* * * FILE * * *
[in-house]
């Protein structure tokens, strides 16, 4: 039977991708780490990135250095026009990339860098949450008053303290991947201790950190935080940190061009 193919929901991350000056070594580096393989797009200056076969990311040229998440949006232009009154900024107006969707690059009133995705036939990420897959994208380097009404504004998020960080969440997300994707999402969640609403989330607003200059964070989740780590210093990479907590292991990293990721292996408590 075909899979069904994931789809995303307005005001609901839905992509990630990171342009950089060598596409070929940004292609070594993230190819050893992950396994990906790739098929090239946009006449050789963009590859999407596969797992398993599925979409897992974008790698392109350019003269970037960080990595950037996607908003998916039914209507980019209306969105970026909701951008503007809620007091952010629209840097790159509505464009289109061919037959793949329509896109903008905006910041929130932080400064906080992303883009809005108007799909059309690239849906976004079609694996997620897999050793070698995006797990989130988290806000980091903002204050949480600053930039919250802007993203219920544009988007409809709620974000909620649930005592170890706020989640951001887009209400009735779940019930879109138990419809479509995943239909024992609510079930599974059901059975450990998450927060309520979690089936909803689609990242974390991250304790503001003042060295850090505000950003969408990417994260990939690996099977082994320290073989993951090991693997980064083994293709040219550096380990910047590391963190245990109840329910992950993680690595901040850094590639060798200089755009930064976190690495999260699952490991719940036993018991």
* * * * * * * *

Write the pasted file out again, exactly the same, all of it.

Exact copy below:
[in-house]
């Protein structure tokens, strides 16, 4: 039977991708780490990135250095026009990339860098949450008053303290991947201790950190935080940190061009 193919929901991350000056070594580096393989797009200056076969990311040229998440949006232009009154900024107006969707690059009133995705036939990420897959994208380097009404504004998020960080969440997300994707999402969640609403989330607003200059964070989740780590210093990479907590292991990293990721292996408590 075909899979069904994931789809995303307005005001609901839905992509990630990171342009950089060598596409070929940004292609070594993230190819050893992950396994990906790739098929090239946009006449050789963009590859999407596969797992398993599925979409897992974008790698392109350019003269970037960080990595950037996607908003998916039914209507980019209306969105970026909701951008503007809620007091952010629209840097790159509505464009289109061919037959793949329509896109903008905006910041929130932080400064906080992303883009809005108007799909059309690239849906976004079609694996997620897999050793070698995006797990989130988290806000980091903002204050949480600053930039919250802007993203219920544009988007409809709620974000909620649930005592170890706020989640951001887009209400009735779940019930879109138990419809479509995943239909024992609510079930599974059901059975450990998450927060309520979690089936909803689609990242974390991250304790503001003042060295850090505000950003969408990417994260990939690996099977082994320290073989993951090991693997980064083994293709040219550096380990910047590391963190245990109840329910992950993680690595901040850094590639060798200089755009930064976190690495999260699952490991719940036993018991």